“Yes, we are doing that now in our sacred circle work. Opening up, exploring, listening, reflecting… that kind of thing.”

“That’s important. Truth is the foundation for all the principles and stages. Storming is the stage when the team deepens their understanding of each other by dealing with challenges and differences, such as style and personality differences, which eventually leads to a deeper Respect and appreciation.”

“Well, we’ve had some storming already with a bit of ego wrestling and territory claims.”

“That’s natural. If you follow Dharma, any conflict can eventually be reconciled. Norming relates to Purity because it’s the stage when values, ideals and principles take shape and the team achieves clarity in defining the truthful purpose of their cooperation.”

“That is one of our ego challenges at the moment. Most of the members already have strong ideas about our direction and how to get there.”

“That needs to be managed carefully, probably by taking time to revisit the principle of Respect, which asks us to be open-minded and open-hearted if we want to achieve deep collaboration.”

“I think that is where we are stuck. I am hoping some shaman magic can shift things a bit so we can get to that trusting place,” Markus said smiling.

“That is a process of moving from the left brain of ‘I know’ to the right brain of ‘I am open to experience.’ That shift can take time and effort. Your shaman’s medicine wheel will help with that.”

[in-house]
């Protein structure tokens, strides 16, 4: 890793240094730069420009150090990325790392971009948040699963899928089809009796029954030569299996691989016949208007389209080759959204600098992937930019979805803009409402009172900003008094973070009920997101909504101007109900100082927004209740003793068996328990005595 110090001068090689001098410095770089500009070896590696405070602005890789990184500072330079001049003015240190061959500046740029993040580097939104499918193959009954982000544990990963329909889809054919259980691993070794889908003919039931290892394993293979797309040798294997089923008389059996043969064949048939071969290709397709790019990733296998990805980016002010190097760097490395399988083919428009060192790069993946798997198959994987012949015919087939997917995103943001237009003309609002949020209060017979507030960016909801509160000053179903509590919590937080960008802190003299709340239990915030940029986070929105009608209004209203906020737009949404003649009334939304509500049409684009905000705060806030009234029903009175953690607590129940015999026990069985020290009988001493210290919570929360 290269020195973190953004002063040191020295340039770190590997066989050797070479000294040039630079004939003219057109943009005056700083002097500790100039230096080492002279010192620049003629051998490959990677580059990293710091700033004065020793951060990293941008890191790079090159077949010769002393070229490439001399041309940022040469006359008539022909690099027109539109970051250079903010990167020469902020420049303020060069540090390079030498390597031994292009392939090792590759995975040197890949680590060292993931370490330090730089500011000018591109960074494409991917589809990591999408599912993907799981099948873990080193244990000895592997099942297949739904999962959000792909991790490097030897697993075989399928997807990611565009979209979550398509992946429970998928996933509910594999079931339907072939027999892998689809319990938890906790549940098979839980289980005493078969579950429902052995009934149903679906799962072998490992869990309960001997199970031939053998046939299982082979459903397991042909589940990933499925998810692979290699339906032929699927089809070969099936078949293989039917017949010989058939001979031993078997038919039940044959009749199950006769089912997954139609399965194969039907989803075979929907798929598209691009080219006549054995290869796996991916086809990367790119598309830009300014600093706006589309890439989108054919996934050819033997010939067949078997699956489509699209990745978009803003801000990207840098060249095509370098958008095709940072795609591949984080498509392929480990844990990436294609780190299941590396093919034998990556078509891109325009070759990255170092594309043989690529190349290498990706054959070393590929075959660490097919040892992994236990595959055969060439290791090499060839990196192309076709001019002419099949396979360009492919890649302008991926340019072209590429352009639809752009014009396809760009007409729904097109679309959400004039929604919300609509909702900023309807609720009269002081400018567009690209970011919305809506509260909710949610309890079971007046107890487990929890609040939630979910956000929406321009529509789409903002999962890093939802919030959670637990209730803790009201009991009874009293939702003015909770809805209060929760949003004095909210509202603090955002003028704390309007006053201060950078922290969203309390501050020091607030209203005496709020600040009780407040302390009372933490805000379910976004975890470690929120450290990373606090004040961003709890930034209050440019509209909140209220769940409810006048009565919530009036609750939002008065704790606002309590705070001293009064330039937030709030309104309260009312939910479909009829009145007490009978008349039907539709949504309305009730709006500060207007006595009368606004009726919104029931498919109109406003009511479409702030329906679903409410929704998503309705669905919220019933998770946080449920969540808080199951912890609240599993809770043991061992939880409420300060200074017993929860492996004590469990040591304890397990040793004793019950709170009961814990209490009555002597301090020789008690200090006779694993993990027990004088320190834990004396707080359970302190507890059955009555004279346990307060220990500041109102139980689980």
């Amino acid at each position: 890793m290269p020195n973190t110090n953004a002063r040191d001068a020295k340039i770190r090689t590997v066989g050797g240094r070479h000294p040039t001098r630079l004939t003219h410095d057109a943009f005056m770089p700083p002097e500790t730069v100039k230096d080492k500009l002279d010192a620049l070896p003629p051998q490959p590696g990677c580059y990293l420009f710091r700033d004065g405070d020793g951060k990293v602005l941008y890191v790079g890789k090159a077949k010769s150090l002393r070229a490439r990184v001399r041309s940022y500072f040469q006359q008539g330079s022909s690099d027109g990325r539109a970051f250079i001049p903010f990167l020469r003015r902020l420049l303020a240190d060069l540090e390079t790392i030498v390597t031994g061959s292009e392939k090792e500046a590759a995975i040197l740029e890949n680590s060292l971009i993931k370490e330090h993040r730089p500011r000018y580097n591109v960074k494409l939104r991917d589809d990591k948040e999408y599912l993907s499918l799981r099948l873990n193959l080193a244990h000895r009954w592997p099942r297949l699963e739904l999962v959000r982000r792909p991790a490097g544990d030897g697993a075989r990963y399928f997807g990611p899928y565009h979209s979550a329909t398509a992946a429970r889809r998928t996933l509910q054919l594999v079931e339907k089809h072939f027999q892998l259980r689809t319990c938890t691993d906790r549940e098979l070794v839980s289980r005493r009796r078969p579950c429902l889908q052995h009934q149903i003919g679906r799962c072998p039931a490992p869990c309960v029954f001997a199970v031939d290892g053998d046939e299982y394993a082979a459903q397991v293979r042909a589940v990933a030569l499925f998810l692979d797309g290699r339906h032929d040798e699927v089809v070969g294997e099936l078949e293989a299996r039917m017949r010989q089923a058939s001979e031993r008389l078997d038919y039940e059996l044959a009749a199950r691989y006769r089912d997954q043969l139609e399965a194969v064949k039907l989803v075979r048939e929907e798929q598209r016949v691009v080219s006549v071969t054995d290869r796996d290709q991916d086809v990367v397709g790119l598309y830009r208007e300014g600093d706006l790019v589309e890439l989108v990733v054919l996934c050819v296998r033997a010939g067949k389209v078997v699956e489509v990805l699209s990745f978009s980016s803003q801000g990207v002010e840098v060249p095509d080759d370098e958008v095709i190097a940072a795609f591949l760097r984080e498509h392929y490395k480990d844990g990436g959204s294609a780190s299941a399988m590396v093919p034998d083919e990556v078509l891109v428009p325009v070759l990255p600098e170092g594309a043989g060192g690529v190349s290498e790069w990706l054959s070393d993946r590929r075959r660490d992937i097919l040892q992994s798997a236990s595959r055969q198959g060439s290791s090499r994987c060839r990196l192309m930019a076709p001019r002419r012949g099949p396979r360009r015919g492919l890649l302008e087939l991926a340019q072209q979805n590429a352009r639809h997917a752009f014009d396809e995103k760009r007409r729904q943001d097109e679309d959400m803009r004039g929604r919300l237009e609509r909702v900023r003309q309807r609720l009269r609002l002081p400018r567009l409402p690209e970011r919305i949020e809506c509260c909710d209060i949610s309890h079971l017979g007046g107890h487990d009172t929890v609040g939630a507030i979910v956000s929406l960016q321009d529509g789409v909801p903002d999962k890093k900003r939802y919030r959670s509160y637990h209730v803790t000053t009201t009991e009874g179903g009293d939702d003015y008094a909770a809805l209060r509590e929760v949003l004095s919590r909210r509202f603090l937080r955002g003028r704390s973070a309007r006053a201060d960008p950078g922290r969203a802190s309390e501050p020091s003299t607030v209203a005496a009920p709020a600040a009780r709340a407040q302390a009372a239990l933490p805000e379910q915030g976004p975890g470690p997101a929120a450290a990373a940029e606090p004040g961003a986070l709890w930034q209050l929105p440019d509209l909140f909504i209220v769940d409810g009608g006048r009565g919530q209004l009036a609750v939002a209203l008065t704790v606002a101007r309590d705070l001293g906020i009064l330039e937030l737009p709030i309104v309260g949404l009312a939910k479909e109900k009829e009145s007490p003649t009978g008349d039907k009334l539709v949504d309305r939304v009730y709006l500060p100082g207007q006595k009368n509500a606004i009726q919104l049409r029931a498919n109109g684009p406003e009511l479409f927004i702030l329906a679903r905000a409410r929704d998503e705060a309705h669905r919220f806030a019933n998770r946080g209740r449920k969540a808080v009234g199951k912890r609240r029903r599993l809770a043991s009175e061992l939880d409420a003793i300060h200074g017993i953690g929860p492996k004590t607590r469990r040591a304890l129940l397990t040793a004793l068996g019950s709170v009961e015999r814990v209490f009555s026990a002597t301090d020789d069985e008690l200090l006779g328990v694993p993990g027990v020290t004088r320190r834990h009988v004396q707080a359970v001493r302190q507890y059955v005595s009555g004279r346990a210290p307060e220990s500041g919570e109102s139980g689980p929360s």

“I agree that the Dharma model mirrors the medicine wheel. By the process of elimination, I gather that the stage of performing and effort relate to each other?”

“It does. In my workshops I describe Effort as the work of pulling back the bowstring. To hit the bullseye, we have build-up the kinetic energy that powers the arrow to fly to its target. But we can only do this after picking our target (Truth); knowing for whom we are taking aim (Respect); and consciously eliminating anything from our field of vision that distracts us from our ideal purpose (Purity). With that in place we can apply ourselves with Effort to get the right job done, in the best possible way that benefits everyone concerned.”